Social dance club publishes member-inspired cookbook

The East Bank based “Oldies but Goodies Dance & Social Club” is taking their pot-luck dinners to the next level with the release of their first cookbook, “From Our Mamas an ‘nem …”.

The book presents a collection of recipes, culinary customs and traditions from Acadian, African, Creole, French, German, Italian and Spanish ancestors – the original settlers of the lower Mississippi River coast.

A new club begins
In 2006, Pat and Erick St. Amant had a vision of creating a dance and social club, which would provide a safe setting for the local senior population to gather for an afternoon of socializing and dancing to their favorite music.
The couple realized that the organization would require several factions: organizational skills, music, equipment, funding and an appropriate location.

Determined and ready to proceed, their next step was the music. They asked their cousins Marie and Gary Matherne to join them, knowing Gary’s passion for collecting and preserving music.

If anyone could provide the music that would appeal to the crowd they had in mind, they knew that it was Gary. He and Marie embraced the idea immediately, and invited his sister Cheryl and her husband Stan Weber to join in.

With the core members in place, the next task was to find the equipment to play the music. Marie’s son, Kelly Buckwalter, came to their rescue, providing the amplifier and the speakers.

The first dance took place at the original VFW home in Norco, with about 30 people in attendance. Everyone agreed that a club of this type would be quite popular, and decided to go forward with officially forming one.

A contest was held to name the group, and Jimmy Terrio submitted the winner, “Oldies But Goodies.” Thus, the “Oldies But Goodies Dance & Social Club” was born.
The Knights of Columbus home in Norco was the setting for the next dance, with a larger crowd and newly purchased musical equipment, thanks to a loan from Stan and Cheryl.

Soon, the club raised enough capital to repay their equipment loan in full. As their community involvement increased, they hosted various functions including New Year’s Eve Dances, and Gary came to be known as “Dr. Music.”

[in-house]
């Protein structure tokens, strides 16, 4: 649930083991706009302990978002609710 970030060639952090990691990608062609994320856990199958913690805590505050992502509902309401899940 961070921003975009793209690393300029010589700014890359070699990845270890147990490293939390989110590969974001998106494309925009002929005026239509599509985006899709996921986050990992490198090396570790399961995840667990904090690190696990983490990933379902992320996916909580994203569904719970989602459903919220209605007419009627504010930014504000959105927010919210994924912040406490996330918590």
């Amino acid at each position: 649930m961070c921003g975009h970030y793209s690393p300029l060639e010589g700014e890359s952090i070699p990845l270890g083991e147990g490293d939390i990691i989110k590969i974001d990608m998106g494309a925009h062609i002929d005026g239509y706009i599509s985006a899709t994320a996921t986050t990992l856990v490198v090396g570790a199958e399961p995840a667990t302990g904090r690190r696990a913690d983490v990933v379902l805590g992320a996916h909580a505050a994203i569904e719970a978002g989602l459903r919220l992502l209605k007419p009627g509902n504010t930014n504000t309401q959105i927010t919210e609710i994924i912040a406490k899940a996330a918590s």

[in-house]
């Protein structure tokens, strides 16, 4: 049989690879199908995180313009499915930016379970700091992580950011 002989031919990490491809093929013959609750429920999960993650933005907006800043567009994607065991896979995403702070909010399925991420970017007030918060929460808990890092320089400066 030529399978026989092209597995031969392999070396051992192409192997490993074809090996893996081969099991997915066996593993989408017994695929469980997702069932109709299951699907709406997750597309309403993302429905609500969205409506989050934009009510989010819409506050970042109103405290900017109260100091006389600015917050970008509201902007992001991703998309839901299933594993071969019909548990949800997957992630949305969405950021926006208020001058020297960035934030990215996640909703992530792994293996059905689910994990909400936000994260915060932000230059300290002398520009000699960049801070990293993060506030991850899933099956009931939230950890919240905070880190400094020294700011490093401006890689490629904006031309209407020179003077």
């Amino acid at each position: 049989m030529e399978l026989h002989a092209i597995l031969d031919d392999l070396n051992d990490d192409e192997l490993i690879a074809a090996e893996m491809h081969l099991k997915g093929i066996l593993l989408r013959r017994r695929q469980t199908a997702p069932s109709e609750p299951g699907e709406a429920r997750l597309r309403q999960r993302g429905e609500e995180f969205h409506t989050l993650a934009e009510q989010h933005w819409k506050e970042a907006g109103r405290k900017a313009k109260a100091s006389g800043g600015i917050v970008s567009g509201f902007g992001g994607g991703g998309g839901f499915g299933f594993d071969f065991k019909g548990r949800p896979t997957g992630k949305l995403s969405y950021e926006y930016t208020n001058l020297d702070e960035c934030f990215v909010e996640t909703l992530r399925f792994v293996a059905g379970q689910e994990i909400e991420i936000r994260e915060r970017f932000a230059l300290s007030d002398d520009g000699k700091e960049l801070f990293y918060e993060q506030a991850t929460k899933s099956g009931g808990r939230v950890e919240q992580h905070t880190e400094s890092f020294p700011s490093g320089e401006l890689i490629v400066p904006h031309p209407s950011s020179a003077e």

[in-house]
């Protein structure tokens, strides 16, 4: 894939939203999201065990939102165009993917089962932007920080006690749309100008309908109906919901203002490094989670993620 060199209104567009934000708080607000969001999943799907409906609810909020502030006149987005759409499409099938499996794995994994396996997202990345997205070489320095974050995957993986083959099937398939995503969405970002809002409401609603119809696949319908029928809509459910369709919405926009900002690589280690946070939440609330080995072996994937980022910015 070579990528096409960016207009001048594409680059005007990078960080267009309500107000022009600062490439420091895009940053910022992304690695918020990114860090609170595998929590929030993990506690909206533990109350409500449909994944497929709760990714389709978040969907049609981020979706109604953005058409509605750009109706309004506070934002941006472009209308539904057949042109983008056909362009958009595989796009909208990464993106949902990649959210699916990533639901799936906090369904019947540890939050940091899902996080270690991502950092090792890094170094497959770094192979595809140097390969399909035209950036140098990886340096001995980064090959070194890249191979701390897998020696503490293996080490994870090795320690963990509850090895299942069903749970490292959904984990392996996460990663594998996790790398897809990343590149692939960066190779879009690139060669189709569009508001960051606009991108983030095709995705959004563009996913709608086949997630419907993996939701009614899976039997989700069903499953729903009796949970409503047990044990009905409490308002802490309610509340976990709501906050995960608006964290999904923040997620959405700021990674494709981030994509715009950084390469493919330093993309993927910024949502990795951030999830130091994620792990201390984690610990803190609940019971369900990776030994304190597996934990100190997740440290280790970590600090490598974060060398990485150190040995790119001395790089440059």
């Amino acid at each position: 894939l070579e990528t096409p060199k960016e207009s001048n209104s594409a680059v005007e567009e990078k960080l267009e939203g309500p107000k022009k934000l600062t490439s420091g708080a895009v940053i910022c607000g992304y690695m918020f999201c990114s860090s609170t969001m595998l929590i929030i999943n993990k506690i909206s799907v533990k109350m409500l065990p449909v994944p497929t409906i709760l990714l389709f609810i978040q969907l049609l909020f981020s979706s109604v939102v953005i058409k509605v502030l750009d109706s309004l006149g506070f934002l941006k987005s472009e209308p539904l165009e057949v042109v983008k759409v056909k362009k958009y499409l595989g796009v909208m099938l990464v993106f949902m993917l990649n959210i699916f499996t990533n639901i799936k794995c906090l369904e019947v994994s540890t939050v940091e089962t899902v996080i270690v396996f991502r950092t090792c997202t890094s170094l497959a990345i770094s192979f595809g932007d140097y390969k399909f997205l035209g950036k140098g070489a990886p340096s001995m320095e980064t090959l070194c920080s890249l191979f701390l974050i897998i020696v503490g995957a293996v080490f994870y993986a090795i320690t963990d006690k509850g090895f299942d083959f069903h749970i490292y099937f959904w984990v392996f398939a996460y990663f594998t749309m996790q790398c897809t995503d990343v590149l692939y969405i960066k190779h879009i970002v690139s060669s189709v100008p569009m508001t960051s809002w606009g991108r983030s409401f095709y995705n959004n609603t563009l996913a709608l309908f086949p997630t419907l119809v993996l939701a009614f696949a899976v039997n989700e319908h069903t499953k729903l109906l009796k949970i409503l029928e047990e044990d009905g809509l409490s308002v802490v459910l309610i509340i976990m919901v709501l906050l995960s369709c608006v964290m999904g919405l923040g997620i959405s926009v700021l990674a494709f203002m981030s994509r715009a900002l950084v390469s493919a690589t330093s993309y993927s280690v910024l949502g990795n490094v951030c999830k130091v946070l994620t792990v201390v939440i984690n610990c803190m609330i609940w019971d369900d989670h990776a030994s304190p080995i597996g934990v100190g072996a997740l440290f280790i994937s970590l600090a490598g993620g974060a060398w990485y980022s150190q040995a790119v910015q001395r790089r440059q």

His personal collection of music, comprised over many years, is impressively large and comprehensive and it is amusing to watch the surprised expressions on the faces of those who request a rare recording, and hear it only a few moments later.

Gary and his assistants volunteer their DJ services for events at the Evangeline of Ormond Nursing Home, the St. Charles Parish Council on Aging, and the Retired and Senior Volunteer Program of the River Parishes.

This ministry is the exact vision the core group had when uniting to form the club.

Their collective desire was to provide a bit of pleasure and entertainment for the single, widowed and older citizens of our area.

As the club gained popularity, and the attendance grew, Cheryl and Eldon Matherne volunteered to take photographs and videos at the dances.

They created a club Web site to display these memories, which are viewable immediately after each dance.
They also arrive prior to each dance, offering their expertise in teaching line-dance lessons for all who are interested.

Today, the dances have evolved into monthly potluck “themed” dances, where members may choose to dress or costume in the spirit of the theme, such as Mardi-Gras, Crazy Hats, St. Patrick’s Day, Favorite Team Colors, 50’s, Hawaiian Luau, and Red, White & Blue.

The delicious food that finds its way to the buffet tables is a testament to the fine cooks in the area, and because there were so many requests for the recipes, the idea was born to publish a cookbook.

Deciding on a theme was easy for the cookbook committee, St. Amant said.

“We all agreed that the old, traditional recipes of our region might possibly be lost in our generation if we did not make an effort to preserve them,” he added.

The club’s desire was to highlight the intriguing history of our culinary evolution.

The title is a humorous take on a popular expression heard in our area.

In other parts of the country, you may hear people ask “How’s your family?”, but here in our region, you are more likely to hear, “How’s ya’ Mama an ‘nem?” or “She lives over by my Mama an ‘nem.”

“Since our cookbook was to be filled with old family recipes passed down from ancestors, some even from many generations back, ‘From our Mamas an ‘nem’ seemed like a fitting title,” St. Amant said. “It matched the theme of the book to the origins of the recipes.”

But cookbook aside, St. Amant said that the club is lucky to put on the dances that they have become known for.
“We are blessed with a wonderful crew of volunteers, who are as fun to work with as they are efficient,” he said. “All of the efforts of our crew and members contribute to the fulfillment of our organization’s mission.”

That mission includes to advocate awareness and respect for the contributions of the parish’s elder generation by providing a safe, uplifting environment for fellowship and creativity.


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